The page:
Tepeyac, Mexico is the site of the miraculous apparition of Our Lady of Guadalupe (a.k.a., "La Virgen de Guadalupe" in Spanish) to the Native Aztec Indian, Juan Diego, in a series of four apparitions from December 9-12, 1531. Tepeyac is in Mexico City at a place native Mexicans refer to as "La Villa" (The Village)*.
La Virgen caused her own image to appear on the tilma of Juan Diego and asked that a cathedral be built in her honor. When this image was shown to Archbishop Zumarraga of Mexico City, and then to the people of Mexico, it verified the miracle to 11 million Mexican Indians who converted as a result and helped to stamp out pagan Aztec beliefs once and for all (but which, unfortunately, are making somewhat of a comeback in the new paganized world and church). The tilma of Juan Diego with Our Lady's miraculous image printed upon it is now displayed high above the altar of the rather unsightly, modern-style "Basilica" of Our Lady of Guadalupe, (built by modernist Mexican architect, Pedro Ramirez Vasquez, with "indigenous" elements) although it formerly rested above the altar of a beautiful old Spanish colonial cathedral (which we hope it may someday return to, or something like it). Despite the unsightly exterior (and interior!) of the "new" "basilica," the beautiful image of La Virgen within has caused it to become the most visited pilgrimage site in the once-Catholic world.
Our Lady of Guadalupe is of particular interest to us here at teclahashimoto.com because she appeared before an image of the sun, representing the Sun-God of the Aztecs whom she came to replace and destroy--and the sun is a great ball of fire. As we know, Tecla too appears in a great ball of flame. Furthermore, La Virgen appeared with a black silk ribbon around her waist which to the Aztecs represented a woman with child--earning her the moniker "Patroness of the Unborn"--and, as we know, Tecla too, while "clothed with the sun" carried a child in her womb. Both women are therefore reflective of the passage from Apocalypse 12:1-3 which describes "A woman clothed with the sun....crying out in childbirth," although this passage refers more directly to the Virgin of Guadalupe, of whom Tecla is the most magnificent type. Needless to say, this passage of Scripture is prophetic of the End Times and the final battle between Good and Evil, Heaven and Hell, the True Catholic Church and all the ungodly powers arrayed against it.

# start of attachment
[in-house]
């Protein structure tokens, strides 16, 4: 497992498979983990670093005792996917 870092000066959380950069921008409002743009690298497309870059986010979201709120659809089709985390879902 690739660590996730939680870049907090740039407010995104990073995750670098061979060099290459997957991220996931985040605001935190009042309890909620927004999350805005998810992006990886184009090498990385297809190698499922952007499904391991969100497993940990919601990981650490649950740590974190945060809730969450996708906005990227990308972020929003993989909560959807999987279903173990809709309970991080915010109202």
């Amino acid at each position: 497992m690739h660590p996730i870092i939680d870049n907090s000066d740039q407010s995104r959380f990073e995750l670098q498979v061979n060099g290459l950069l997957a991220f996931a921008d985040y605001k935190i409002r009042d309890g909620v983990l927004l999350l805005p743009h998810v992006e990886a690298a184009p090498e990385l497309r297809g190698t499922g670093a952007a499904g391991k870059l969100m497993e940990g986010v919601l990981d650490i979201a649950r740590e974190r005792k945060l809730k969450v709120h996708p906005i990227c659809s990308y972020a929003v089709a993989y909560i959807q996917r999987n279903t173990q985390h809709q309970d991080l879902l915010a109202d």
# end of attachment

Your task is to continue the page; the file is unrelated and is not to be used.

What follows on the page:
A former acquaintance of mine from Puebla, Mexico, tells me that the story of La Virgen was prophesied in the name of Christpher Columbus' two caravels--The Nina and The Pinta--and the larger nao--The Santa Maria--when he crossed the Atlantic to discover America on October 12, 1492. That is because "La Nina Pinta La Santa Maria" literally translates to "The Little Lady Painted St. Mary," as did the Virgen de Guadalupe on the tilma of Juan Diego.** Even Richard Wagner (1813-1883), the great German opera composer, got into the act when he unconsciously created a fictional type of both Tecla Hashimoto and La Virgen de Guadalupe in the character of Brunnhilde, who, at the end of the epic Der Ring des Nibelungen leaps into the fire for the Downfall of the Gods and the Redemption of the World Through Love while singing a motif of pregnancy (see "Bayreuth, Germany" from the "Places" page).
* short for "La Villa de Guadalupe Hidalgo," one of the 16 districts of Mexico city.
**Juan Diego referred to the woman of the apparition as "My little lady," as was the Aztec custom of the time.